An educational laboratory supports teacher innovation, brings discipline to experimentation, defines valuable outcomes, employs research and evidence, and aligns resources. Being an educational laboratory means that we will intentionally use research and experimentation to improve a Catlin Gabel education. Last year, for example, the Beginning School faculty researched the concept of big body play, which is essential to motor skill development and spatial and social awareness. Could we expand our outdoor spaces and play equipment to make them more dynamic and less static? Teachers visited other schools and playgrounds, read literature on outdoor spaces, and began to experiment introducing various elements, from logs to tires to large student-built woodshop projects. Teachers Sia Haralampus and Jennifer Marcus received a grant to reimagine the courtyard space outside of the kindergarten classroom, and spent a week during the summer uncovering overgrown and underutilized sections to create more open space for imaginative play. This year teachers will observe how children use the space and the elements and adapt them to ensure that vigorous big body play is a feature of every child’s school day.

Last spring, Upper School math teacher Kenny Nguyen and senior Lara Rakocevic ’16 (now a freshman at MIT) conducted an independent study research project, examining the tension between family life, student well-being and achievement, as well as student reactivity to daily stressors. What types of daily behaviors increase/decrease students’ emotional reactivity to daily stressors? What are the characteristics of students who are the most/least emotionally reactive to daily stressors? While the pilot sample was small, they did gain insights into the relationship between gender, homework and stress and how mindfulness practices might buffer emotional stress. This year, honors statistics students will build on the pilot work and hope to present in the spring on the results of their ongoing analysis of student stress triggers and coping strategies based on data collected here and at other schools.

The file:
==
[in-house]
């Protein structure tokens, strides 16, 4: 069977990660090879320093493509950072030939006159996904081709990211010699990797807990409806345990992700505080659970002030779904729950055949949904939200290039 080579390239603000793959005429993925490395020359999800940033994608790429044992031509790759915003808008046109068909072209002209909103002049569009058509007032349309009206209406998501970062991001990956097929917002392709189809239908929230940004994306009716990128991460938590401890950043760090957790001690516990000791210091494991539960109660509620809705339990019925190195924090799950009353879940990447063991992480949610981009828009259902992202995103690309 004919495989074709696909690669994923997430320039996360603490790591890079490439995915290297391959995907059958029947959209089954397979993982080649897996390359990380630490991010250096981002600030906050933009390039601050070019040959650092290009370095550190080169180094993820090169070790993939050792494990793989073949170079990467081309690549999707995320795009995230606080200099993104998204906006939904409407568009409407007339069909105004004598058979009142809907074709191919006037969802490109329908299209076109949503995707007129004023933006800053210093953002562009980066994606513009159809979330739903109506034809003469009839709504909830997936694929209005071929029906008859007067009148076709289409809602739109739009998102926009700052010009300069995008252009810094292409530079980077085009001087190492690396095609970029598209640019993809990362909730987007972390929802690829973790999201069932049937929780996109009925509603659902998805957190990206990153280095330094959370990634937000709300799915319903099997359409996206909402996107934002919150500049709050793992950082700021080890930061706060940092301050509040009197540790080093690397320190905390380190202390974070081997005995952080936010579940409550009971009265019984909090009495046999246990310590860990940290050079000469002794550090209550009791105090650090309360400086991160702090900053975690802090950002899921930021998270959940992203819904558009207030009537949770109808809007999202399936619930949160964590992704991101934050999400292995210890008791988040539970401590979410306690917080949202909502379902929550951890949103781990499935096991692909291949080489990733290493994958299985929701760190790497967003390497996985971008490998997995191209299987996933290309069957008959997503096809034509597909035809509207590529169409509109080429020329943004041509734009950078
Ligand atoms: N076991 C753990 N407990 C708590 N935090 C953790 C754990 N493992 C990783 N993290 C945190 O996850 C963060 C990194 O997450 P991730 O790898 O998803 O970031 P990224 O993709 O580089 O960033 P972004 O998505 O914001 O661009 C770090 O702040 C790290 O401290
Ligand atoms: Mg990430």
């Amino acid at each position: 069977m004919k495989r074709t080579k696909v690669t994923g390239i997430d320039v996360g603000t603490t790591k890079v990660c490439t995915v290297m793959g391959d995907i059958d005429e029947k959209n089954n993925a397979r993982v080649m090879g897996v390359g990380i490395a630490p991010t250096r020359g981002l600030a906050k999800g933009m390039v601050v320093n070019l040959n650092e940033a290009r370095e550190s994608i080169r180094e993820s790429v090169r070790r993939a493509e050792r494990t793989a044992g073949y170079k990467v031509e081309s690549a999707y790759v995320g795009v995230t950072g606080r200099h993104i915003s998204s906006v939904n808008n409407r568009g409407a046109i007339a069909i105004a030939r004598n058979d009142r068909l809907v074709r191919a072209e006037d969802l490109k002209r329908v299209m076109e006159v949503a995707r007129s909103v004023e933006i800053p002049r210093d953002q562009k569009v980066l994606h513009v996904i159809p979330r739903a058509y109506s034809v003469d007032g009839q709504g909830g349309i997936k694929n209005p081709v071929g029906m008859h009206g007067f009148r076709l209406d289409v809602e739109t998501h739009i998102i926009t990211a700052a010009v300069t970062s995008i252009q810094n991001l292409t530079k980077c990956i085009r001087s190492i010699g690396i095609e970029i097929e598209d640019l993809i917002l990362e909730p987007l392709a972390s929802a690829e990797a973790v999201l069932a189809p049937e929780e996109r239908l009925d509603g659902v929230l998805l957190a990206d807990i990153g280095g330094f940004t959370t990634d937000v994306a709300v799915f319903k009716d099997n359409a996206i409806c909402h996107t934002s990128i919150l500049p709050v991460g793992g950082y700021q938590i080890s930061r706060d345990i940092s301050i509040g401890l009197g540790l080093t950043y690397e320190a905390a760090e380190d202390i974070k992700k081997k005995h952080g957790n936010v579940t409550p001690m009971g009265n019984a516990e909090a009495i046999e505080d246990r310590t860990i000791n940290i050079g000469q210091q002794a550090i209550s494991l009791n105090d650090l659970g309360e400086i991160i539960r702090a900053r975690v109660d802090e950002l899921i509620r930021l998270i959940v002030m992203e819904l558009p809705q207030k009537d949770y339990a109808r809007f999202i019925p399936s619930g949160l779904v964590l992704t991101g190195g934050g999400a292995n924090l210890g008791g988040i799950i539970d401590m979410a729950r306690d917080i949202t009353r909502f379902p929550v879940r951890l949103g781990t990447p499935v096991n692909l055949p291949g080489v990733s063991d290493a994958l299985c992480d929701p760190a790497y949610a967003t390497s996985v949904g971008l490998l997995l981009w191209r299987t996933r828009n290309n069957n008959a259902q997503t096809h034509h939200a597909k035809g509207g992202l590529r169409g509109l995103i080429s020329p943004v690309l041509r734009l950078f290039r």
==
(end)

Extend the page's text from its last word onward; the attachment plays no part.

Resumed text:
These examples of engaging experiential learning and student-focused research illustrate the potential of our strategic priorities. Experiential learning methods deepen and enhance academic learning, beyond the obvious benefits they provide in programs such as outdoor education and class trips. Laboratory structures and methods lead to new and better ways to serve our students and effectively deploy our resources. These two priorities point to a future when what we do is even more intentional and demonstrably effective. In the months to come, we will push ahead with energy and purpose, always with the student as the unit of consideration.

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The Future of Education?

This spring’s pivot to full-time remote learning sparked many questions about school, from the profound and challenging to the mundane yet urgent. The most fascinating question to me during this time has been: What will this mean for the future of education?